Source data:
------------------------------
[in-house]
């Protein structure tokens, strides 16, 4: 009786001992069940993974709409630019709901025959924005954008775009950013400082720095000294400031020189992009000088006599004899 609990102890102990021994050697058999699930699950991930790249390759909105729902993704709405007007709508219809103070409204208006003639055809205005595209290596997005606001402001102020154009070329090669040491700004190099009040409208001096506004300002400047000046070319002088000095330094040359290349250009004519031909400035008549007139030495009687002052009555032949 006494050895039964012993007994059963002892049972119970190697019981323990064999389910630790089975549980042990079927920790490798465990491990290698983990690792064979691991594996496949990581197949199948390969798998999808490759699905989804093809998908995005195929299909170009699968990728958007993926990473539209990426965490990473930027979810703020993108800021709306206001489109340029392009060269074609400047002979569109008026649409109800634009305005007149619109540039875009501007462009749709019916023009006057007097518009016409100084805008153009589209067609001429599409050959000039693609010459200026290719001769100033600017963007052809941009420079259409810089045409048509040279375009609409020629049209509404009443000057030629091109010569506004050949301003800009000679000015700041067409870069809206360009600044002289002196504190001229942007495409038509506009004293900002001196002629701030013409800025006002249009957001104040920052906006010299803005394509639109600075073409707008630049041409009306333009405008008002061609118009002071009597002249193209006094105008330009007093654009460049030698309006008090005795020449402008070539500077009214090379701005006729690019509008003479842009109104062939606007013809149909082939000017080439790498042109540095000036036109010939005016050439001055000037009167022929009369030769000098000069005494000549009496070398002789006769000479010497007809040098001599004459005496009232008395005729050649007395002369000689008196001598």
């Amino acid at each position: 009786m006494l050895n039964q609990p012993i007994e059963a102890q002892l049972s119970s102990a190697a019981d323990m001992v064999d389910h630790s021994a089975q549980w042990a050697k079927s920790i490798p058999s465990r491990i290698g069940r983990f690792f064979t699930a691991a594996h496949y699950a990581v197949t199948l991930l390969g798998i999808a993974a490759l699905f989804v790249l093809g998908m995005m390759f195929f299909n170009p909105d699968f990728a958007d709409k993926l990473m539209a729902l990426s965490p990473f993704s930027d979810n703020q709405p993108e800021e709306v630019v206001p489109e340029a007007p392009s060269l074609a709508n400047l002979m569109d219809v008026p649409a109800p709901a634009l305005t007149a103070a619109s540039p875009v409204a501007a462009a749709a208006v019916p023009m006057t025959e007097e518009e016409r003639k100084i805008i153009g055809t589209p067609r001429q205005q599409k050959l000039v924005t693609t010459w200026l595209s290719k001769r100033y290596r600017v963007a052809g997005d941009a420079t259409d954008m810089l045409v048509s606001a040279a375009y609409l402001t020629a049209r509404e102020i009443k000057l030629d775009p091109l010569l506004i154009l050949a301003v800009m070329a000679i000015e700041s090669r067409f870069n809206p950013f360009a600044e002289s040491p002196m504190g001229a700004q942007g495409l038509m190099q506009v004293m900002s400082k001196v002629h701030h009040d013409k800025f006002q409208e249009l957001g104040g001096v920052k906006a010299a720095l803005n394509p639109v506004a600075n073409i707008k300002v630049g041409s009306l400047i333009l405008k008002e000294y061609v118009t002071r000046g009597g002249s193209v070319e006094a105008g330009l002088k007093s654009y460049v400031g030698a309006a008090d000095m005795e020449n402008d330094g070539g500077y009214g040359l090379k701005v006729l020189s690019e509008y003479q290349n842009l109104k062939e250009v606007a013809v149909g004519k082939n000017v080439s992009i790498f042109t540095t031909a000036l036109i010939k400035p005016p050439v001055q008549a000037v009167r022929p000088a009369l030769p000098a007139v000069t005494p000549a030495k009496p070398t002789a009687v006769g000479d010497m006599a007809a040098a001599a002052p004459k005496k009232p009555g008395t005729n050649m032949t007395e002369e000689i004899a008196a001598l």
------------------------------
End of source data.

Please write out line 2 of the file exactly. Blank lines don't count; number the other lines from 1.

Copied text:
């Protein structure tokens, strides 16, 4: 009786001992069940993974709409630019709901025959924005954008775009950013400082720095000294400031020189992009000088006599004899 609990102890102990021994050697058999699930699950991930790249390759909105729902993704709405007007709508219809103070409204208006003639055809205005595209290596997005606001402001102020154009070329090669040491700004190099009040409208001096506004300002400047000046070319002088000095330094040359290349250009004519031909400035008549007139030495009687002052009555032949 006494050895039964012993007994059963002892049972119970190697019981323990064999389910630790089975549980042990079927920790490798465990491990290698983990690792064979691991594996496949990581197949199948390969798998999808490759699905989804093809998908995005195929299909170009699968990728958007993926990473539209990426965490990473930027979810703020993108800021709306206001489109340029392009060269074609400047002979569109008026649409109800634009305005007149619109540039875009501007462009749709019916023009006057007097518009016409100084805008153009589209067609001429599409050959000039693609010459200026290719001769100033600017963007052809941009420079259409810089045409048509040279375009609409020629049209509404009443000057030629091109010569506004050949301003800009000679000015700041067409870069809206360009600044002289002196504190001229942007495409038509506009004293900002001196002629701030013409800025006002249009957001104040920052906006010299803005394509639109600075073409707008630049041409009306333009405008008002061609118009002071009597002249193209006094105008330009007093654009460049030698309006008090005795020449402008070539500077009214090379701005006729690019509008003479842009109104062939606007013809149909082939000017080439790498042109540095000036036109010939005016050439001055000037009167022929009369030769000098000069005494000549009496070398002789006769000479010497007809040098001599004459005496009232008395005729050649007395002369000689008196001598």